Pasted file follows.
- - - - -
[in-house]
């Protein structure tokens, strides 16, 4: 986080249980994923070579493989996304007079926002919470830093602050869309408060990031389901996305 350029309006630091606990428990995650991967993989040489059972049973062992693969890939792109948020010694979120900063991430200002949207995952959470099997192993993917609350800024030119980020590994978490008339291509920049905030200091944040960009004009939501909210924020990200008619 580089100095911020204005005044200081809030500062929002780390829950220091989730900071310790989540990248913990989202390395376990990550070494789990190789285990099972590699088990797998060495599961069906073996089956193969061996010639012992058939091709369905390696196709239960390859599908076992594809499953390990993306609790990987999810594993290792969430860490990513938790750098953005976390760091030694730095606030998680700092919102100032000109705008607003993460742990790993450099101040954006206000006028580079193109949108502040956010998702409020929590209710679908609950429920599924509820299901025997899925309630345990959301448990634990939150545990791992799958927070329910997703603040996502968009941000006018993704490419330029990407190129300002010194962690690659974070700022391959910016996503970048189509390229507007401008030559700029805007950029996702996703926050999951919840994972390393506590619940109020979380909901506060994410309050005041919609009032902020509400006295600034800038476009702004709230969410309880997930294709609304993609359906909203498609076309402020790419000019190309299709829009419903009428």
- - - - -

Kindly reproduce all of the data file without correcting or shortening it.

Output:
[in-house]
């Protein structure tokens, strides 16, 4: 986080249980994923070579493989996304007079926002919470830093602050869309408060990031389901996305 350029309006630091606990428990995650991967993989040489059972049973062992693969890939792109948020010694979120900063991430200002949207995952959470099997192993993917609350800024030119980020590994978490008339291509920049905030200091944040960009004009939501909210924020990200008619 580089100095911020204005005044200081809030500062929002780390829950220091989730900071310790989540990248913990989202390395376990990550070494789990190789285990099972590699088990797998060495599961069906073996089956193969061996010639012992058939091709369905390696196709239960390859599908076992594809499953390990993306609790990987999810594993290792969430860490990513938790750098953005976390760091030694730095606030998680700092919102100032000109705008607003993460742990790993450099101040954006206000006028580079193109949108502040956010998702409020929590209710679908609950429920599924509820299901025997899925309630345990959301448990634990939150545990791992799958927070329910997703603040996502968009941000006018993704490419330029990407190129300002010194962690690659974070700022391959910016996503970048189509390229507007401008030559700029805007950029996702996703926050999951919840994972390393506590619940109020979380909901506060994410309050005041919609009032902020509400006295600034800038476009702004709230969410309880997930294709609304993609359906909203498609076309402020790419000019190309299709829009419903009428």